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Consumers chill out with ice-cold ramyeon

July 05,2018
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From top: Paldo’s Bibim Men and Paldo Makguksu Ramyeon, Ottogi’s Jinjja Jjolmyeon and Chuncheon Makguksu, Samyang Foods’ Joonghwa Bibimmyeon. [EACH COMPANY]
The market for ice-cold ramyeon is heating up as companies strive to capitalize on growing demand for spicy, chilled and instant noodles.

For decades, cold ramyeon has been overshadowed by its hot soupy brother. Indeed, for many consumers, ramyeon exclusively refers to the hot soup-based dish epitomized by Nongshim’s Shin Ramyun. This summer instant noodles that are intended to be served cold without soup have taken over, pushing up the entire ramyeon market that had been in decline since last year.

Statistics from market research firm Nielsen Korea show that the market for cold ramyeon reached 114.8 billion won ($102 million) last year, a 22.4 percent increase from the previous year. The category has been maintaining an average growth of 20 percent each year since 2015.

The all-time leader in the category is Paldo’s Bibim Men, inspired by the spicy noodle dish bibim-guksu made with thin plain noodles. Since its launch in 1984, Bibim Men has been an iconic best seller in the summer instant noodle market with over 80 percent of the market share.

Bibim Men is so popular that the company started to sell its secret sauce as a stand-alone product last year after repeated requests from consumers.

“Selling the sauce independently was originally a temporary event arranged for April Fools’ day,” said a Paldo spokesman. “But we got so many requests that we launched it as a regular product.”

Bibim Men sold 99 million units last year alone. Sales between March and May reached 40 million units, an impressive record as the summer hadn’t even started yet.

Rival food companies have made multiple attempts to enter the cold ramyeon market in the past, but nobody has ever come close to taking Bibim Men’s crown. The sudden spike in demand for summer instant noodle products has finally opened the door for other manufacturers to get their products to consumers and steal some of Paldo’s market share.

Ottogi’s “Jinjja Jjolmyeon,” released in late March, is a strong competitor. Jinjja means “real” in Korean, while jjolmyeon is a dish of thick, chewy wheat noodles with spicy sauce and vegetables.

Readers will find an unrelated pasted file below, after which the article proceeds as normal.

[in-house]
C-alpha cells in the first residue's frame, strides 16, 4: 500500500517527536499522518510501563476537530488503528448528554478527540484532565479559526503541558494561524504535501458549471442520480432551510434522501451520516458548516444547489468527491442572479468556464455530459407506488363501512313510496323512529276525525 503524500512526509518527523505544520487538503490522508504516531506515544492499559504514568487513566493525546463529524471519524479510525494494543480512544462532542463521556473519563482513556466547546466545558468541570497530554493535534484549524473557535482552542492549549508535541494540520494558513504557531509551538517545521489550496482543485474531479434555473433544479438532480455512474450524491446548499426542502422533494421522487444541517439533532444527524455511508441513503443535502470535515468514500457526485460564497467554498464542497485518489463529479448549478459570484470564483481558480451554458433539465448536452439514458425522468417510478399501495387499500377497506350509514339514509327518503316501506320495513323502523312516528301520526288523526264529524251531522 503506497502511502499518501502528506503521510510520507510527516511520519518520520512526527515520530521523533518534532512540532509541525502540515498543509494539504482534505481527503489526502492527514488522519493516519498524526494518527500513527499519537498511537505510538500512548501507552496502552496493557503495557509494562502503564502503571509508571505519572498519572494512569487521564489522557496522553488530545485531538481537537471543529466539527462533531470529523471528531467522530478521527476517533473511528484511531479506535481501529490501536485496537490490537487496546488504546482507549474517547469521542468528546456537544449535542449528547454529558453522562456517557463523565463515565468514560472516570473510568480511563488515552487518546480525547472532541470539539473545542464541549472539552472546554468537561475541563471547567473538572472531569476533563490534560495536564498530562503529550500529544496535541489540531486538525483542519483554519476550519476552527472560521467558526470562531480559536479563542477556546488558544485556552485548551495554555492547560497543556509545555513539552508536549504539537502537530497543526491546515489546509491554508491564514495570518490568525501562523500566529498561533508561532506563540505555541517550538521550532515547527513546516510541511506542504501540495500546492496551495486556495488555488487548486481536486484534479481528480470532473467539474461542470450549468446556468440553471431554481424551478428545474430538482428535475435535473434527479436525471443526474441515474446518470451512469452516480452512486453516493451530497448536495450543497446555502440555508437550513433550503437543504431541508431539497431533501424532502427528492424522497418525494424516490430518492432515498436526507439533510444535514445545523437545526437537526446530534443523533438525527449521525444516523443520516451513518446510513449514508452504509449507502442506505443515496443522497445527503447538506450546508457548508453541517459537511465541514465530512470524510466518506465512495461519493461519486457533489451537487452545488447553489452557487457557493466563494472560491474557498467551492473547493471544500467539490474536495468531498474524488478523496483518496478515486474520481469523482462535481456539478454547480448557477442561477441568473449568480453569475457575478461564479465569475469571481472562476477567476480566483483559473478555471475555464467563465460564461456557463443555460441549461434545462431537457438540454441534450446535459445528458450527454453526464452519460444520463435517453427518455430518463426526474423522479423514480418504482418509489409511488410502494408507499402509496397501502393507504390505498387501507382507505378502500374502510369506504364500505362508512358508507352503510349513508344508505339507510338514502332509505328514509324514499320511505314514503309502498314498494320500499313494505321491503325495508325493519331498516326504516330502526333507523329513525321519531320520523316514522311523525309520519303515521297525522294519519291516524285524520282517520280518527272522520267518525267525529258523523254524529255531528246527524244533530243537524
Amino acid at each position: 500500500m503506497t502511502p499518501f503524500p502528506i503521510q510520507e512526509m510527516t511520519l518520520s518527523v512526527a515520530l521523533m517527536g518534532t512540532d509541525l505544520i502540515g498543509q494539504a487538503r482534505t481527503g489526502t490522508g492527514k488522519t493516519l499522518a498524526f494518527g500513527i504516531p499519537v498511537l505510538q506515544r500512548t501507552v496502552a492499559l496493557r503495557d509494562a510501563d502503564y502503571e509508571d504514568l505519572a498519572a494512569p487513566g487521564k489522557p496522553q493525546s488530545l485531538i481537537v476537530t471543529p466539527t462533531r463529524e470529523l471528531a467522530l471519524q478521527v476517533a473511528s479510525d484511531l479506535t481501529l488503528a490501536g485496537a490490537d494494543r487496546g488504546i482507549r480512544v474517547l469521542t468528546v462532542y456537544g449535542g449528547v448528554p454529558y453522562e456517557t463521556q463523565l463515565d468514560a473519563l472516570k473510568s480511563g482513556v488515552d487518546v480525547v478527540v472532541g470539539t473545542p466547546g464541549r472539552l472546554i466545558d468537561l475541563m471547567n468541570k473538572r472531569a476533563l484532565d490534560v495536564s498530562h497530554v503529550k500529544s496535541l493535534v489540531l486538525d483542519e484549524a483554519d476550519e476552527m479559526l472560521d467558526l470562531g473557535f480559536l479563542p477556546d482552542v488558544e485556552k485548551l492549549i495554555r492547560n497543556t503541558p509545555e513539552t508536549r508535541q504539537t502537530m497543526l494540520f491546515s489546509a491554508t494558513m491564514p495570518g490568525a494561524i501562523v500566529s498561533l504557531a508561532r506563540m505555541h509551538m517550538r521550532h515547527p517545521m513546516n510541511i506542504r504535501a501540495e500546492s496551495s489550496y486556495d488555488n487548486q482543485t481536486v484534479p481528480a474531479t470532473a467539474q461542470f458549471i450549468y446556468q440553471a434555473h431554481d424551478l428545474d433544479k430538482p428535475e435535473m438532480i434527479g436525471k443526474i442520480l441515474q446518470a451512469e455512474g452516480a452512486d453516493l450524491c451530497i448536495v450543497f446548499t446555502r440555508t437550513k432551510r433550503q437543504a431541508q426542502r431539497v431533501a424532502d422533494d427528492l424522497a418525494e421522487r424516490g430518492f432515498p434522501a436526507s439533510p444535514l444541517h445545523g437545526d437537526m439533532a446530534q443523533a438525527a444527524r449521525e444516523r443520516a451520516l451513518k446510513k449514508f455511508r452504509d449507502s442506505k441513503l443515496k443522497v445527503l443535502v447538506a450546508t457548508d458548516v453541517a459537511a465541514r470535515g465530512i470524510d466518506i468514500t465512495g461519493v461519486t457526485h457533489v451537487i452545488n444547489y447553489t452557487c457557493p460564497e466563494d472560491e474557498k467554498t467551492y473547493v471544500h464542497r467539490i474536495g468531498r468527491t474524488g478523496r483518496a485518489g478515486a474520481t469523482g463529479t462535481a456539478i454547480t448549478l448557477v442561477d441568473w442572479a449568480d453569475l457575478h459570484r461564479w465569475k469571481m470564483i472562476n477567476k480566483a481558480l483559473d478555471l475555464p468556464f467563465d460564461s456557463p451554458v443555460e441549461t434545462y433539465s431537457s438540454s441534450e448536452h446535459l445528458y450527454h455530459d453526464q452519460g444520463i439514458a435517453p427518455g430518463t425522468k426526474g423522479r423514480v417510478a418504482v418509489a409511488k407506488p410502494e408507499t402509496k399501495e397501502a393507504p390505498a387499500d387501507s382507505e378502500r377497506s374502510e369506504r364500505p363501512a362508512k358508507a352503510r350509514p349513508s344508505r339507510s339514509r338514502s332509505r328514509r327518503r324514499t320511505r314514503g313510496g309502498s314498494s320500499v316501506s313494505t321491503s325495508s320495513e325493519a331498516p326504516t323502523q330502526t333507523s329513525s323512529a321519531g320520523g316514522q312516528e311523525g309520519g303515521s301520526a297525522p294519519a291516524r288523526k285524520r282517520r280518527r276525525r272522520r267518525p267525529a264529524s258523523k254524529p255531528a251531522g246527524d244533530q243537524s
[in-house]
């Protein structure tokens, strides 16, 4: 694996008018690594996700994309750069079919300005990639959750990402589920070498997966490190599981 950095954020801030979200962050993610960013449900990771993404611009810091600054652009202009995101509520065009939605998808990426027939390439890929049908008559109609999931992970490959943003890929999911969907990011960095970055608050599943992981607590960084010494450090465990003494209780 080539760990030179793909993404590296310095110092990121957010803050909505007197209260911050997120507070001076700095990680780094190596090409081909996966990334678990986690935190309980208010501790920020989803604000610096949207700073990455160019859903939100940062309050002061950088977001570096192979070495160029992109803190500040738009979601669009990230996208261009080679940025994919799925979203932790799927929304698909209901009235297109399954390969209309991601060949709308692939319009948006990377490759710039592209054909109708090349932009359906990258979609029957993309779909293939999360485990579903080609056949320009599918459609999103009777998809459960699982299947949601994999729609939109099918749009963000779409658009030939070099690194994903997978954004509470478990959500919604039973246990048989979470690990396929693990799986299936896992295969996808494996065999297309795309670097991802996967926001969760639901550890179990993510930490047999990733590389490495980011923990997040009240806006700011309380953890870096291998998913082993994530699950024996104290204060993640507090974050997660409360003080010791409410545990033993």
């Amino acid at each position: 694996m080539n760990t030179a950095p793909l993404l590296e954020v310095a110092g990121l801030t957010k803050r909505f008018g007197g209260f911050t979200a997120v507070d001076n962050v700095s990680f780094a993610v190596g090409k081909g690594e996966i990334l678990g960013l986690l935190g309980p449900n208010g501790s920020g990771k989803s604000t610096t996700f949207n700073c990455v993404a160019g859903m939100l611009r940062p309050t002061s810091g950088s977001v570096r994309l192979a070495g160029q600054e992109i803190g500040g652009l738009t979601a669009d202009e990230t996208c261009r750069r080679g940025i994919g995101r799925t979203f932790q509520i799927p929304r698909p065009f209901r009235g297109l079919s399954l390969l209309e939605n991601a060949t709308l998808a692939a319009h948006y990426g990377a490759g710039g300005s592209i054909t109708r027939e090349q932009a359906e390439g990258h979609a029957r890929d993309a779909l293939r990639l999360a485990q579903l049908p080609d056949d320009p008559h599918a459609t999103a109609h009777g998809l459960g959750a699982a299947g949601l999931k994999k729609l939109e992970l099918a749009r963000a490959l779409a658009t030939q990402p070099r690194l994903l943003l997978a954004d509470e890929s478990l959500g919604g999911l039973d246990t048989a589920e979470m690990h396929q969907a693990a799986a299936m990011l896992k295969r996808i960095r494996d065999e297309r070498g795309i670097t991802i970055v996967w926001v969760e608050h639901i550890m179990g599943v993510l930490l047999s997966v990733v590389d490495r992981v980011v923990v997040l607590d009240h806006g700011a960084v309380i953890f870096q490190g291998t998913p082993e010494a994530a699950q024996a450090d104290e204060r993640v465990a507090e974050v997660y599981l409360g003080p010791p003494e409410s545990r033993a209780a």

Whereas Bibim Men’s noodles are slimmer than conventional ramyeon, Jinjja Jjolmyeon’s potato starch-based noodles are thicker and chewier, similar to the original dish it is based on. In the last three months, 13 million units were sold.

Pulmuone has also joined the battle with a jjolmyeon product: “TaengTaeng Bibim Jjolmyeon.” Also released in March, the product boasts that it uses noodles that are not fried and therefore have lower calories and fat.

According to sales data from Lotte Mart, jjolmyeon-style ramyeon accounted for 32.2 percent of all summer instant noodles between May and June. Bibim-guksu style products’ share dropped 50.9 percent in the same period from 84 percent last year. Jjolmyeon’s win is impressive considering the category didn’t even exist a year ago.

Samyang Foods added a Chinese twist to bibim-guksu. Its “Joonghwa Bibimmyeon,” for which joonghwa stands for Chinese-style in Korean, contain onions, oyster sauce and chili oil - all frequent ingredients in Chinese dishes.

Another Korean dish that has taken a slice of the cold ramyeon market is makguksu, which accounted for 9.4 percent of Lotte Mart’s summer ramyeon sales between May and June. The dish is made up of dark-colored buckwheat noodles with a spicy sauce.

Both Ottogi and Paldo have released ramyeon versions this year. This is the first time that Paldo has rolled out a new summer instant noodle product since it released Bibim Men in 1984.

“In the past, people consumed such products in the summer season. But recently, we have seen a rise in sales during winter as well,” a Paldo spokesman explained on the reason for developing a new product in the category in three decades.

Industry sources cite various reasons for why spicy, cold ramyeon is suddenly so popular.

One possible cause is the influence of social media networks. More people are sharing their own recipes or videos of them trying the new products, boosting popularity. A Paldo spokesman said that because Bibim Men is soup-less, it is also more versatile.

Some see the trend as part of the recent popularity for spicy, soup-less noodles sparked by Samyang’s hugely popular Hot Chicken Flavor Ramen, or Buldak Bokkeummyeon, that created a score of YouTube challenge videos after its release in 2012.


BY SONG KYOUNG-SON [song.kyoungson@joongang.co.kr]